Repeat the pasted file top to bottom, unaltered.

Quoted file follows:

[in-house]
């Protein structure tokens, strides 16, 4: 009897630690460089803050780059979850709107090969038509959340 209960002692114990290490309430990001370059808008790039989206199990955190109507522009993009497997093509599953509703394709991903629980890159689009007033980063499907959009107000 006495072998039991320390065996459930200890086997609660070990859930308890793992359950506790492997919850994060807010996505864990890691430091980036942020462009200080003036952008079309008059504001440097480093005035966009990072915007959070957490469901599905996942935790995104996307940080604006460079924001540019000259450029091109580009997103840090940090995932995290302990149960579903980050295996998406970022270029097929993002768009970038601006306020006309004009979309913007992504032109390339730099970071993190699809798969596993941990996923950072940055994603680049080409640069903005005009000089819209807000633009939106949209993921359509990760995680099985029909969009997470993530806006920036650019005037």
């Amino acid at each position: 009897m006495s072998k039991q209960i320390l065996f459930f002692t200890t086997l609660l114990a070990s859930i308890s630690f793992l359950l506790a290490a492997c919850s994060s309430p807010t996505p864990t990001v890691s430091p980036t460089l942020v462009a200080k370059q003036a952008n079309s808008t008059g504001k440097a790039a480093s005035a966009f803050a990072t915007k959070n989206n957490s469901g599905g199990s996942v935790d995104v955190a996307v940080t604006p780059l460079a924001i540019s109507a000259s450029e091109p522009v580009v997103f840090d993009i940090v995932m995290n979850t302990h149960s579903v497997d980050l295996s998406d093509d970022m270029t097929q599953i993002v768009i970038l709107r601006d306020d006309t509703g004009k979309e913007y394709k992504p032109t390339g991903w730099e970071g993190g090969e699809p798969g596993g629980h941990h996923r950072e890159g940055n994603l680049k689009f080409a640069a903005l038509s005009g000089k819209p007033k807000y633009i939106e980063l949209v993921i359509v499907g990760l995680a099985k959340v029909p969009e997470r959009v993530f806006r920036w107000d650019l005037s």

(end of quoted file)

[in-house]
């Protein structure tokens, strides 16, 4: 009897630690460089803050780059979850709107090969038509959340 209960002692114990290490309430990001370059808008790039989206199990955190109507522009993009497997093509599953509703394709991903629980890159689009007033980063499907959009107000 006495072998039991320390065996459930200890086997609660070990859930308890793992359950506790492997919850994060807010996505864990890691430091980036942020462009200080003036952008079309008059504001440097480093005035966009990072915007959070957490469901599905996942935790995104996307940080604006460079924001540019000259450029091109580009997103840090940090995932995290302990149960579903980050295996998406970022270029097929993002768009970038601006306020006309004009979309913007992504032109390339730099970071993190699809798969596993941990996923950072940055994603680049080409640069903005005009000089819209807000633009939106949209993921359509990760995680099985029909969009997470993530806006920036650019005037």
């Amino acid at each position: 009897m006495s072998k039991q209960i320390l065996f459930f002692t200890t086997l609660l114990a070990s859930i308890s630690f793992l359950l506790a290490a492997c919850s994060s309430p807010t996505p864990t990001v890691s430091p980036t460089l942020v462009a200080k370059q003036a952008n079309s808008t008059g504001k440097a790039a480093s005035a966009f803050a990072t915007k959070n989206n957490s469901g599905g199990s996942v935790d995104v955190a996307v940080t604006p780059l460079a924001i540019s109507a000259s450029e091109p522009v580009v997103f840090d993009i940090v995932m995290n979850t302990h149960s579903v497997d980050l295996s998406d093509d970022m270029t097929q599953i993002v768009i970038l709107r601006d306020d006309t509703g004009k979309e913007y394709k992504p032109t390339g991903w730099e970071g993190g090969e699809p798969g596993g629980h941990h996923r950072e890159g940055n994603l680049k689009f080409a640069a903005l038509s005009g000089k819209p007033k807000y633009i939106e980063l949209v993921i359509v499907g990760l995680a099985k959340v029909p969009e997470r959009v993530f806006r920036w107000d650019l005037s």